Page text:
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I have two matrices, A (96100x3) and B(16416x3). I need to subtract the XYZ coordinates defined by the columns of B from those of A. But as they are of different resolutions, the difference or setxor is still giving sort of union of these two matrices.

Is there any way I can subtract the region bounded by B from A?

TIA

Adam Danz
on 23 Jan 2021

Edited: Adam Danz
on 23 Jan 2021

I think what you're asking is how to remove rows of A that are nearly equal to rows of B. Removal is different from subtraction and setxor does the former, not the latter.

The question is, what do you define as "near"?

I used pdist2() to compute the pairwise distances between all points in A and B and there is no obvious cluster of distances around 0 (note, pdist2 will be slow due to large variable sizes!).

% Read-in the data

A = readmatrix('A.xlsx');

B = readmatrix('B.xlsx');

% Compute pair-wise distance.

% This will probably take several seconds or more! size: 96100 x 16416

pd = pdist2(A,B);

% Plot distribution of pair-wise distances

figure()

histogram(pd(:), 20)

xlabel('paired distance')

ylabel('count')

title('All points')

% Show +/- 1 std

mu = mean(pd(:));

sd = std(pd(:));

xline(mu-sd,'k-')

xline(mu+sd,'k-')

When we look at distances around 0:.2, there is still no clear cluster that would support an objective definition of "near".

figure()

histogram(pd(pd<.2))

xlabel('paired distance')

ylabel('count')

title('Points at distances less than 0.2')

The minimum distance is

min(pd(:))

% ans =

% 0.000316512059369112

If there were a clear definition of "near" you could use that as a threshold to detect and remove "near" coordinates from the pd pair-wise distance matrix. But that isn't clear from the data.

If, on the other hand, you're looking for coordinates that are nearly 1 unit apart in distanced, then the data above do suggest a clear, more-objective way to detect and eliminate paired coordinates at nearly 1-unit distance, though you'll still need to subjectively select a threshold distance from 1.

For example, any pairwise distance within 0.05 of 1 identifies a row of A to be removed.

rmIdx = abs(pd-1) < .05;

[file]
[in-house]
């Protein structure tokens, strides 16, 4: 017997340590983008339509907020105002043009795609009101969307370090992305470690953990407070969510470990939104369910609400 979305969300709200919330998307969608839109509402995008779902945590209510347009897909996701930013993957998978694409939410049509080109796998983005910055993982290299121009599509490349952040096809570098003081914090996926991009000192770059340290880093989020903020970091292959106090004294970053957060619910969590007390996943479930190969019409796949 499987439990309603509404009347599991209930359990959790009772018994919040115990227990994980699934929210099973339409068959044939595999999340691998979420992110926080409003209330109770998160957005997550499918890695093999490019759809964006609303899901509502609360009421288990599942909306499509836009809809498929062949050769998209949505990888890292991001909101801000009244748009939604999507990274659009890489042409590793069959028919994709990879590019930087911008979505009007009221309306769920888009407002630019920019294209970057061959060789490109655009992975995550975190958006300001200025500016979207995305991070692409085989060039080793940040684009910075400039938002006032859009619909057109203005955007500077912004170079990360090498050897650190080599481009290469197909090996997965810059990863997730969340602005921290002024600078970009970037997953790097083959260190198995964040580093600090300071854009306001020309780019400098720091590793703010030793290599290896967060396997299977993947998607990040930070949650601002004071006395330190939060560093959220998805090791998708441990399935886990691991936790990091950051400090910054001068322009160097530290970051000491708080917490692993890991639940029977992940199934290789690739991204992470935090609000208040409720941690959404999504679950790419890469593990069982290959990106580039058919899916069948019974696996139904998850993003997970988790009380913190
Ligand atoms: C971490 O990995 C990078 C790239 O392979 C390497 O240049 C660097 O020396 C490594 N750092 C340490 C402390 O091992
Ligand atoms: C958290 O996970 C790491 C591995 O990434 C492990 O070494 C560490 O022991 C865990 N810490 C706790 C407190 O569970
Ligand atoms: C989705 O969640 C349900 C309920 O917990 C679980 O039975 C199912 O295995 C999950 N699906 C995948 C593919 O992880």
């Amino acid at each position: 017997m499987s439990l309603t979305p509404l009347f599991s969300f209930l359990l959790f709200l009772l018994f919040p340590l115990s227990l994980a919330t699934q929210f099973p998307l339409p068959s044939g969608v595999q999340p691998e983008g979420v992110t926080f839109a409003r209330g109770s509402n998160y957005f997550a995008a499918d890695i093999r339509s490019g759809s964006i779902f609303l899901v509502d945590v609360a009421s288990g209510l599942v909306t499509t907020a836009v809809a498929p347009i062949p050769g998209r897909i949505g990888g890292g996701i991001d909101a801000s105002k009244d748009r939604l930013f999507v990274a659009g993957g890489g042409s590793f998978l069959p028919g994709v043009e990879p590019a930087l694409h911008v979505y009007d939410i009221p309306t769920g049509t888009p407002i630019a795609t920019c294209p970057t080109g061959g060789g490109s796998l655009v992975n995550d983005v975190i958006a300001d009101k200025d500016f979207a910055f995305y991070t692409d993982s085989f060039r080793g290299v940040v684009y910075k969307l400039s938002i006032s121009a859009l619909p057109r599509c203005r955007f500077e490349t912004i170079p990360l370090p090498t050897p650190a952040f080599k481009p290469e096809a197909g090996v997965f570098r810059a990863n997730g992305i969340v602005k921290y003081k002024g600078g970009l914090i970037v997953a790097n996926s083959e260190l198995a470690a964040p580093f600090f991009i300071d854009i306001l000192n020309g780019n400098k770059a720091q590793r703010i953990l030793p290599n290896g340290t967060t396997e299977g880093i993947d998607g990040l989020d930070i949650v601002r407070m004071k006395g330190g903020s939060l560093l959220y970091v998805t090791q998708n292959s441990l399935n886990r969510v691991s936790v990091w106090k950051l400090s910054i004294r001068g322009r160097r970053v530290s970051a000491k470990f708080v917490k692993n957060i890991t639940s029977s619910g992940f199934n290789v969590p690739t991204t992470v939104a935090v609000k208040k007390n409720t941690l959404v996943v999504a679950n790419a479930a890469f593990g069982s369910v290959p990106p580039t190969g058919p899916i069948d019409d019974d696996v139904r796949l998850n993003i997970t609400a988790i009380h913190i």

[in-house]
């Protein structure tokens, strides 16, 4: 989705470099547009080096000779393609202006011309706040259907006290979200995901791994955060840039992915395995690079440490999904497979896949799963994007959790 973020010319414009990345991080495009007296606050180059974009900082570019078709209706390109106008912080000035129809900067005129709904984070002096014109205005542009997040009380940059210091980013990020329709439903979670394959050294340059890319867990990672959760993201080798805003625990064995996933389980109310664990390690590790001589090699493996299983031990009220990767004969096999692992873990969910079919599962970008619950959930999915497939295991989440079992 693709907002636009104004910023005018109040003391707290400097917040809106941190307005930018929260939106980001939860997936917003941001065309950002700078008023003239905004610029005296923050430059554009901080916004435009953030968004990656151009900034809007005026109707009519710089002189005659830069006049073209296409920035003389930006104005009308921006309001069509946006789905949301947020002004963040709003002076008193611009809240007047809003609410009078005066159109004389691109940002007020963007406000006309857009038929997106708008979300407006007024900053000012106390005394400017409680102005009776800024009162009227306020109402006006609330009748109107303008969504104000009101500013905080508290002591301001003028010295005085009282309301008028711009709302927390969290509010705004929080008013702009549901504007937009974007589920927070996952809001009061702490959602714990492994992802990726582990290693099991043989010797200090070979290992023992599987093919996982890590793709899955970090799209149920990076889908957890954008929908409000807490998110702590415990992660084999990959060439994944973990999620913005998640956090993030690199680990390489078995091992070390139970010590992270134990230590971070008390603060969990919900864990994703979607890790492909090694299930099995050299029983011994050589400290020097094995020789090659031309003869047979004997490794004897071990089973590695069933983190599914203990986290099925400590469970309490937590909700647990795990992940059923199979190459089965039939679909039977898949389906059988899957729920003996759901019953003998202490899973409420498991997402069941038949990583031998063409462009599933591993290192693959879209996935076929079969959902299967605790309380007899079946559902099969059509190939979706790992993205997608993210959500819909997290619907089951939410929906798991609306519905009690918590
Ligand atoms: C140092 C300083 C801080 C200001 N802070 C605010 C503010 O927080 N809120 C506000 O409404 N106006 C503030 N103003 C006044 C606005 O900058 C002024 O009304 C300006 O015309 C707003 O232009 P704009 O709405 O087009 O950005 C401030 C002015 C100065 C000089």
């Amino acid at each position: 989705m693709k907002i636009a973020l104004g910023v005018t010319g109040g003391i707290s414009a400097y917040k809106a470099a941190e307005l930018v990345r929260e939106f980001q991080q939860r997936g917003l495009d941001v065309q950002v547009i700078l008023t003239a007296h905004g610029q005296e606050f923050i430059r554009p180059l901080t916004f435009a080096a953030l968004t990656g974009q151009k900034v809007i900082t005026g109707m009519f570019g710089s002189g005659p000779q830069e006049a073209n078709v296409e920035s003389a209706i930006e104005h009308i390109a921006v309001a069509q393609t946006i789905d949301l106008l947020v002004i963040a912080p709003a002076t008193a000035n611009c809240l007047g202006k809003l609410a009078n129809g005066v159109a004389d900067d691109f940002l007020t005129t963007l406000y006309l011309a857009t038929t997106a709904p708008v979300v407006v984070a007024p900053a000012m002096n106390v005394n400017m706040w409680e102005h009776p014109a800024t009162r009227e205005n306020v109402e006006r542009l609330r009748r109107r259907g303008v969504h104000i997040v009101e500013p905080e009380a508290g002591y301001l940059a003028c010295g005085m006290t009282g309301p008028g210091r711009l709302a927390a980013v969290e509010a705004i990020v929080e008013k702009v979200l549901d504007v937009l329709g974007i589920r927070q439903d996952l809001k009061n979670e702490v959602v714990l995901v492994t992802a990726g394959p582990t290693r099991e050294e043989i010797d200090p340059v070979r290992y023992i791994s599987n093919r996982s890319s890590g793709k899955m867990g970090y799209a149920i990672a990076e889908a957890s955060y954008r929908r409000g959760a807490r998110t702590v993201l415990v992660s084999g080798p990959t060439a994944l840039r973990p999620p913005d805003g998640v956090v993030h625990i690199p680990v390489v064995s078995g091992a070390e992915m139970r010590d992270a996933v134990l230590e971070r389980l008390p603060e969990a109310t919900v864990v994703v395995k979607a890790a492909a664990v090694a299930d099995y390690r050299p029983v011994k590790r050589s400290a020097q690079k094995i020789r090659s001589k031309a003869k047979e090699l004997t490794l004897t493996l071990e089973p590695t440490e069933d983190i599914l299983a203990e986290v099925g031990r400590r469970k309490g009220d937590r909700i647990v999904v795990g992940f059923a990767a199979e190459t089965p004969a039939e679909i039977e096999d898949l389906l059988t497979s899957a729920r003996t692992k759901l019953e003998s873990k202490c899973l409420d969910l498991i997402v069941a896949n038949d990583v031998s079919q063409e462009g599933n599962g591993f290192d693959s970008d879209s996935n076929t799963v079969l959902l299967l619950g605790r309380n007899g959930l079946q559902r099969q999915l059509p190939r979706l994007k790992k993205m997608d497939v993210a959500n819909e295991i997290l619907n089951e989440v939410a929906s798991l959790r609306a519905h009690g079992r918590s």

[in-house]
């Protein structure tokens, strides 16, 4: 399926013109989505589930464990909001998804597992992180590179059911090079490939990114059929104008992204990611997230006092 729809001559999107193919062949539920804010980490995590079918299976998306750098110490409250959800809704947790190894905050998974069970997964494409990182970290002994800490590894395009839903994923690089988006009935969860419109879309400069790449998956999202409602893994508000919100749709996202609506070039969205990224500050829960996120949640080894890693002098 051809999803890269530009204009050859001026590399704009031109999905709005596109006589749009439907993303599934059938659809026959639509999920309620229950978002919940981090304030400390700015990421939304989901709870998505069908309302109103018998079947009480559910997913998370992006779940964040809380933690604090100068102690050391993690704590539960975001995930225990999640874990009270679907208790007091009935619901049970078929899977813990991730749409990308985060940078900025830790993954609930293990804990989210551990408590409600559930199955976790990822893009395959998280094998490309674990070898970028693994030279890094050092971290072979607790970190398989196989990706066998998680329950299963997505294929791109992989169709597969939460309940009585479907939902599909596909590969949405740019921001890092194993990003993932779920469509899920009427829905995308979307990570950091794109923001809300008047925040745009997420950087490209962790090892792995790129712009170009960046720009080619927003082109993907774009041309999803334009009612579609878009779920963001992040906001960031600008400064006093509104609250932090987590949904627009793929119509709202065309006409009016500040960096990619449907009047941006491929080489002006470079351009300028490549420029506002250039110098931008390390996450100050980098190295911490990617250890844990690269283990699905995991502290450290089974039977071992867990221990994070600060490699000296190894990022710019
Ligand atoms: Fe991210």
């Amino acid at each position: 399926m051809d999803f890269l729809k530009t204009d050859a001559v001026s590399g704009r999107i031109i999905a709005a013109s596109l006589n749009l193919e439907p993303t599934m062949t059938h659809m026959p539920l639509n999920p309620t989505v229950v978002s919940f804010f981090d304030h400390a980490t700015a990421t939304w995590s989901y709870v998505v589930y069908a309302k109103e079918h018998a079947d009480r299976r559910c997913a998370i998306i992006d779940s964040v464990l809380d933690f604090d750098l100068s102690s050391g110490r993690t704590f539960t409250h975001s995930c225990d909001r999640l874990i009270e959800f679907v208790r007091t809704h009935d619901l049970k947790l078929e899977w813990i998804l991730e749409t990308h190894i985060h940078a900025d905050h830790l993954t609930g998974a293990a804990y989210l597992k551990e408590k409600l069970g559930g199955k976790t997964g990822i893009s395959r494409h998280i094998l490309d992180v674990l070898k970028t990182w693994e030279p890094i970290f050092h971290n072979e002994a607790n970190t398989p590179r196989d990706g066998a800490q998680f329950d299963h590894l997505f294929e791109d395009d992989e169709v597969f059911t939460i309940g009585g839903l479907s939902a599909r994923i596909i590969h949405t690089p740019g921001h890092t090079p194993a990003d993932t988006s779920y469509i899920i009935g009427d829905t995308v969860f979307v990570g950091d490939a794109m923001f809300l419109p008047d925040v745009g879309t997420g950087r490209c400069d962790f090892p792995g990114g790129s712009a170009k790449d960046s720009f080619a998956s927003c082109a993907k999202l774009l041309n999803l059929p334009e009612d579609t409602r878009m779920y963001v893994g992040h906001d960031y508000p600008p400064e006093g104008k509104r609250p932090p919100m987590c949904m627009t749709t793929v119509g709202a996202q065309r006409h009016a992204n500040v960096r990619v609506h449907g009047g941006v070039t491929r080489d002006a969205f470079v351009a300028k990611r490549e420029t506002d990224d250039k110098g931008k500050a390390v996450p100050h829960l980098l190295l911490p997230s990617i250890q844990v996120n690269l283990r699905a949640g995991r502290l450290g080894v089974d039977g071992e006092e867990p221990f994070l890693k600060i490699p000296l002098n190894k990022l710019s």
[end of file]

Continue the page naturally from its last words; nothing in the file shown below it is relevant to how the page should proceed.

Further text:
A(any(rmIdx,2)) = [];

Image Analyst
on 24 Jan 2021

There can be no well defined threshold because it's a judgment call.

Anyway, pdist2() will not tell you if the points of A are inside the outer shell of points B - it only tells you if they're close, which is not the same thing. For example if the points of A were a shell of radius 20 plus one point at the very center, and the points of B were a shell of radius 19, pdist2() will not tell you that the point of A that's at the center is inside point set B.

You'll have to use

and then use the isInterior method to determine if the points in A are inside the Delaunay triangulation of set B, and if they are, remove them.

Adam Danz
on 24 Jan 2021

The idea is to minimized any subjective decisions by using the data to set thresholds. This requires exploration of the data.

Here's another visualization of your data zoomed into the section of overlap between A (blue o) and B (red x). This view is from the "top" where each marker is actually a column of markers in 3D.

A = readmatrix('A.xlsx');

B = readmatrix('B.xlsx');

plot3(A(:,1), A(:,2), A(:,3), 'o')

hold on

plot3(B(:,1), B(:,2),B(:,3), 'rx')

view(2)

axis equal

xlim([-.05 .25])

ylim([.33 .88])

This is only a small portion of your entire dataset.

And with this view we also see that the mean distance of 1 between points in A and B is irrelevant because you're only concerned with the portion of overlap and those distances a lot closer than 1.

What you need to do is repeat the pdist2 calculations but only for the section of overlap. That will greatly reduce the number of data points and will prevent the maximum array size error you got.

- Get the min & max values for X and Y coordinates in B
- Isolate the section of A based on those ranges (add a little space)
- Repeat the pdist2 calculations I showed you and plot the distribution of distances. The distribution should be much closer to 0.

Image Analyst
on 24 Jan 2021

"For instance let A correspond to the point cloud corresponding to a sphere and B correspond to a smaller, concentric sphere. The result (equivalent to setxor) that I am seeking is a hollow sphere, that is a resultant of subracting the smaller sphere from the larger sphere."

Sounds like you want convhulln(). Use it on one cloud and then test all the points of one to see if the point is inside the convex hull of the other.

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